Offering and accepting help isn’t as simple as an old Hollywood trope. I wanted to help the underserved in my community during quarantine and I thought it would be simpler than it was. Actually, Meals on Wheels was booked up and put me on a waitlist 4 weeks ago (still haven’t heard from them). The San Fernando Valley Food Bank also said they had plenty of good, experienced folks on their team. Donating funds and just being open to people I crossed paths with who I could help in the moment seemed to be the best options. So I bought food and water and hand sanitizer for two homeless people on my block. They both asked for cokes on separate days in separate places, and on both occasions I took it upon myself to sell them on something less sugary and addictive. Did I feel like I had done my fair share of “helping”? Not really, to be honest. Because real help takes grassroots research and long term goal setting. Real help takes figuring out what you have to offer and how to get it to the people who need it. Real help isn’t a clearcut “you’ve been saved!” It’s ongoing and evolving.

With all that in mind, in what ways do you, yourself, need help (because, let’s face it, we all do)? In what ways are you too afraid or stubborn to accept help or help yourself? Maybe you’re like me and you have both a stubborn side that wants to do it all on her own, and a whiny side that feels unworthy of help in the first place. Maybe you only begrudgingly accept help, in a performance I like to call “wanting something but acting like I don’t”. Maybe you feel guilty, like a million people deserve help before you do… the list could go on, and I would probably resonate with all of it.


Here’s the thing. We all need help: basic, chill help, physically moving things around or getting the dishes done or folding the sheets; help seeing the world from outside our own egos; help becoming better versions of ourselves; help reaching bigger goals in our career; help staying sane when the world is anything but. And… we don’t have to make it so hard for other people to help us. We can put a little more trust into the world and surrender to the help in our lives. We can recognize the excuses we make to avoid help in its many forms, including hard, ongoing lessons, difficult (often shame-riddled) conversations, and all the things that make us feel vulnerable. Every time I give in to the help I need, I feel relieved. Revived. And every time I come out on the other side of help, I see my initial stubbornness as less and less necessary, and I sit in gratitude and trust a lot more of the time.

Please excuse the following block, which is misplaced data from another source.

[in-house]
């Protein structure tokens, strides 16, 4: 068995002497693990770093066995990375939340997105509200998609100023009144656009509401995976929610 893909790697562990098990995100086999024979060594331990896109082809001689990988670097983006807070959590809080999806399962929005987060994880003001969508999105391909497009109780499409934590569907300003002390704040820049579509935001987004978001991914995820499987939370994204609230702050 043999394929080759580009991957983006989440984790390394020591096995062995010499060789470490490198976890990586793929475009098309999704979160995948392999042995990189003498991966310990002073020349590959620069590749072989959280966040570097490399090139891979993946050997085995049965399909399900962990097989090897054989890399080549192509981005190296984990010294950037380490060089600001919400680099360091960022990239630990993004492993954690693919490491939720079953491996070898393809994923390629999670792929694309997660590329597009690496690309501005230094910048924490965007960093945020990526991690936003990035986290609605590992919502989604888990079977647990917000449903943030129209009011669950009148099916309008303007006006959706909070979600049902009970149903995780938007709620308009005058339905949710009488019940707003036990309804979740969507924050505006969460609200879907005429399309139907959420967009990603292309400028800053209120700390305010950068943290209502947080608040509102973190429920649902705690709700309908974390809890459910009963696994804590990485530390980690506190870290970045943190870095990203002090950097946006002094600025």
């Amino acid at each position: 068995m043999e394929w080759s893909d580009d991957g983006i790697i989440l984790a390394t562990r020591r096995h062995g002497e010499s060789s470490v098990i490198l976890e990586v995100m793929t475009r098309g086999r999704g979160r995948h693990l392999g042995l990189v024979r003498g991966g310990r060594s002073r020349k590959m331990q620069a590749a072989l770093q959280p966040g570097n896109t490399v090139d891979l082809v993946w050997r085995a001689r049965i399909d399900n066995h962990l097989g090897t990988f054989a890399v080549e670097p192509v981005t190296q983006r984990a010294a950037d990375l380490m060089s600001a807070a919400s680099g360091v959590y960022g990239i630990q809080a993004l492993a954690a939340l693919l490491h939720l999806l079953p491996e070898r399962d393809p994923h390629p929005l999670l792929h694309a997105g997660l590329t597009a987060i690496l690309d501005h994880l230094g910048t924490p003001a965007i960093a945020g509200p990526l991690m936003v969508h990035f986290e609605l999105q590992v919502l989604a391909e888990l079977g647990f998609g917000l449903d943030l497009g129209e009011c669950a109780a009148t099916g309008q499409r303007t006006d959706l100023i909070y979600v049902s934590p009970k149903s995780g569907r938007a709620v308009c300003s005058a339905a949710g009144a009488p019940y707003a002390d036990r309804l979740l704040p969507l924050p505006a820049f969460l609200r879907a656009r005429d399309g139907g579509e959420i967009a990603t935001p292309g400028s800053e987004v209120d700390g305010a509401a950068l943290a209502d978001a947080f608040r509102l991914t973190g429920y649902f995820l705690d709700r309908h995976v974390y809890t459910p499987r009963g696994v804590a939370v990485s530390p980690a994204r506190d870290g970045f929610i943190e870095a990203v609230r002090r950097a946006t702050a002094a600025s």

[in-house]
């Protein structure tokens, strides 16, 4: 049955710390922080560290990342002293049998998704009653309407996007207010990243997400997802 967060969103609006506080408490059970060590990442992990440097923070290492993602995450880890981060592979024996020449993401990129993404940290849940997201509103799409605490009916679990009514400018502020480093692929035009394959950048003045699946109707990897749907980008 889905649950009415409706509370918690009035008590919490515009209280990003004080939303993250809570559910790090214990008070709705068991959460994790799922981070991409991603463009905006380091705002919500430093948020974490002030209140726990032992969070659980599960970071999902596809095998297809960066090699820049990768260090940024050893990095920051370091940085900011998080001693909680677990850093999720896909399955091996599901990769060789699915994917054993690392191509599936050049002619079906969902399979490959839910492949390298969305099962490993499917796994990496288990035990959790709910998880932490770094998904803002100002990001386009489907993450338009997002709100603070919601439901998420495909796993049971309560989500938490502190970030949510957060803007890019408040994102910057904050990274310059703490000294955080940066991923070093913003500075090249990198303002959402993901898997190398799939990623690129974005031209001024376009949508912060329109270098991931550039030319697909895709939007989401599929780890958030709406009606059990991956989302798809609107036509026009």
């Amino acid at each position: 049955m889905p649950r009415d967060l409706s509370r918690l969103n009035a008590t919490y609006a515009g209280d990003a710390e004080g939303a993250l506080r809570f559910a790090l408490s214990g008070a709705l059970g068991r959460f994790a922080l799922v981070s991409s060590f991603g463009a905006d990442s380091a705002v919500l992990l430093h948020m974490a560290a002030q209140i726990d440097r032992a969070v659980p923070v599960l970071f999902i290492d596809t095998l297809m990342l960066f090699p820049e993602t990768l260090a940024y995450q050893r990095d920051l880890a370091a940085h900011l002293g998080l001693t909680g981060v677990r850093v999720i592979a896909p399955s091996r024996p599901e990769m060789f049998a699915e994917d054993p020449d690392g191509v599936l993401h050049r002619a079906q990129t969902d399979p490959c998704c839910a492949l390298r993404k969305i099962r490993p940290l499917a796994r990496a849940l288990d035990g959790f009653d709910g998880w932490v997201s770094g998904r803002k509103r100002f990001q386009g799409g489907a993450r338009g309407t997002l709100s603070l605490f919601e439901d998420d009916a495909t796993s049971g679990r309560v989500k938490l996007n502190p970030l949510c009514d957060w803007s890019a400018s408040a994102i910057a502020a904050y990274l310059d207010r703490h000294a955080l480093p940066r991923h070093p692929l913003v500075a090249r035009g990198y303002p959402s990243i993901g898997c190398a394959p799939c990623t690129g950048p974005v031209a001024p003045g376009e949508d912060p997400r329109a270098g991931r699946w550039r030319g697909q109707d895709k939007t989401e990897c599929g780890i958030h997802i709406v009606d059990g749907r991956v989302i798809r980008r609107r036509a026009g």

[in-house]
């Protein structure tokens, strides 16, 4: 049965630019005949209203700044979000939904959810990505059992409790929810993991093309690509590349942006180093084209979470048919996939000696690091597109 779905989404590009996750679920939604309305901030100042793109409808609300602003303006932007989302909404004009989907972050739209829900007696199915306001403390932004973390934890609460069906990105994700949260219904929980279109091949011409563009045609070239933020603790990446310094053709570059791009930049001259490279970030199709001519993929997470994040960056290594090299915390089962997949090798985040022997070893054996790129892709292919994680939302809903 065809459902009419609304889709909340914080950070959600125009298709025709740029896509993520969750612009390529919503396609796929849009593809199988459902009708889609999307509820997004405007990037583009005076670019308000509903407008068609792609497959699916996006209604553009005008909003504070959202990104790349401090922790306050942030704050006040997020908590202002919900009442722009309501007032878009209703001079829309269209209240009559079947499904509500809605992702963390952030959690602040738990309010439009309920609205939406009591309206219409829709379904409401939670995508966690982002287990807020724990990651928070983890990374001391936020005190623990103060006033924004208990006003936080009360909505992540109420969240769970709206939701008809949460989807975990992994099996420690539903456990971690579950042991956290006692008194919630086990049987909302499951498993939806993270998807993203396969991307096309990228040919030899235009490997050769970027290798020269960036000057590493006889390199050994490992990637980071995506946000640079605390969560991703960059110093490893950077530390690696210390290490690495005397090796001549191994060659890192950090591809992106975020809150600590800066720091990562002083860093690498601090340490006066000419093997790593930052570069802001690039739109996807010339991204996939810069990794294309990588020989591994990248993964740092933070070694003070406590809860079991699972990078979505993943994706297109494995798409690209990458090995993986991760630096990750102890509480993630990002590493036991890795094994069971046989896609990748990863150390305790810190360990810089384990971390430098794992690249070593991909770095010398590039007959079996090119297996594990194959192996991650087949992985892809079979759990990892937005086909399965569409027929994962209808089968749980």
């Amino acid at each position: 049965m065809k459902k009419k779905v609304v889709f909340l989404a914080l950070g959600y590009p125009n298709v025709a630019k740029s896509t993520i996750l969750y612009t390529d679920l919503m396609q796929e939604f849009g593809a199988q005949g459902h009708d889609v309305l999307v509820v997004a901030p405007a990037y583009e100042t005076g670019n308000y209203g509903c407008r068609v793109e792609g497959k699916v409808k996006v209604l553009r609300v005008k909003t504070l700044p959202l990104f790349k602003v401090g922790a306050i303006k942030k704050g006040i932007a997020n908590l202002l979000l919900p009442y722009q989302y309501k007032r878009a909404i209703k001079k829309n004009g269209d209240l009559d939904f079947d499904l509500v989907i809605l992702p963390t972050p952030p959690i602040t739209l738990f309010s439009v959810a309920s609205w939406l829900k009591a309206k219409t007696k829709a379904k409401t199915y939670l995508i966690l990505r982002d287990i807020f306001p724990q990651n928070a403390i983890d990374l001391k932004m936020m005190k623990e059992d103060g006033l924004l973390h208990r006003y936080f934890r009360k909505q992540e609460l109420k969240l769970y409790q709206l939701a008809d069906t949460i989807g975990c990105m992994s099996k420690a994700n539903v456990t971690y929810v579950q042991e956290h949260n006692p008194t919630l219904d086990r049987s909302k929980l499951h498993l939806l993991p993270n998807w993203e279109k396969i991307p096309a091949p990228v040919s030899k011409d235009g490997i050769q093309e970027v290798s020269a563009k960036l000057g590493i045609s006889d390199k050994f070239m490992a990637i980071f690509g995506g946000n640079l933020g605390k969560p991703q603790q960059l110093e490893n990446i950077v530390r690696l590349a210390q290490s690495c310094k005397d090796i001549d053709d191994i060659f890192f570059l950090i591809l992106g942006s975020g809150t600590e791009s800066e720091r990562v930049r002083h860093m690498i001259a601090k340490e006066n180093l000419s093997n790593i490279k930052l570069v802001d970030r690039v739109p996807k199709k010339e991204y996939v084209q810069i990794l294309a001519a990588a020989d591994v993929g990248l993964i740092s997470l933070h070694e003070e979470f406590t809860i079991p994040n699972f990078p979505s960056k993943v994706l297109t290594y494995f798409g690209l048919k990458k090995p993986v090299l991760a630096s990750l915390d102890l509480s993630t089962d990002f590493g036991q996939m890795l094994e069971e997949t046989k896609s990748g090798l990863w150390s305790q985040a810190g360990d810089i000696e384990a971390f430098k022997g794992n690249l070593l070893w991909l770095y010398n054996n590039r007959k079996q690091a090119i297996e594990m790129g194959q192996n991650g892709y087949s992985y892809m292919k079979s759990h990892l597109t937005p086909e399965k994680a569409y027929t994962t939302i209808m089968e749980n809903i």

Help isn’t a one way street either, is it? The volunteer receives their own sense of deep gratitude and enlightenment simply talking with bright, underprivileged kids, or lonely, headstrong veterans, or spirited inmates. The good neighbor takes pride and joy in their better deeds. The friend or family member who never gave up even when you were incredibly stubborn learns something valuable about their own challenges and strengths, and ways to balance helping others with helping themselves. Even the people we perceive as our enemies help us see our innate worth, and motivate us to do better. Help doesn’t really work when forced, and being so bold as to genuinely ask for help can be an act of true heroism.

It might not look like it but we're both doing work.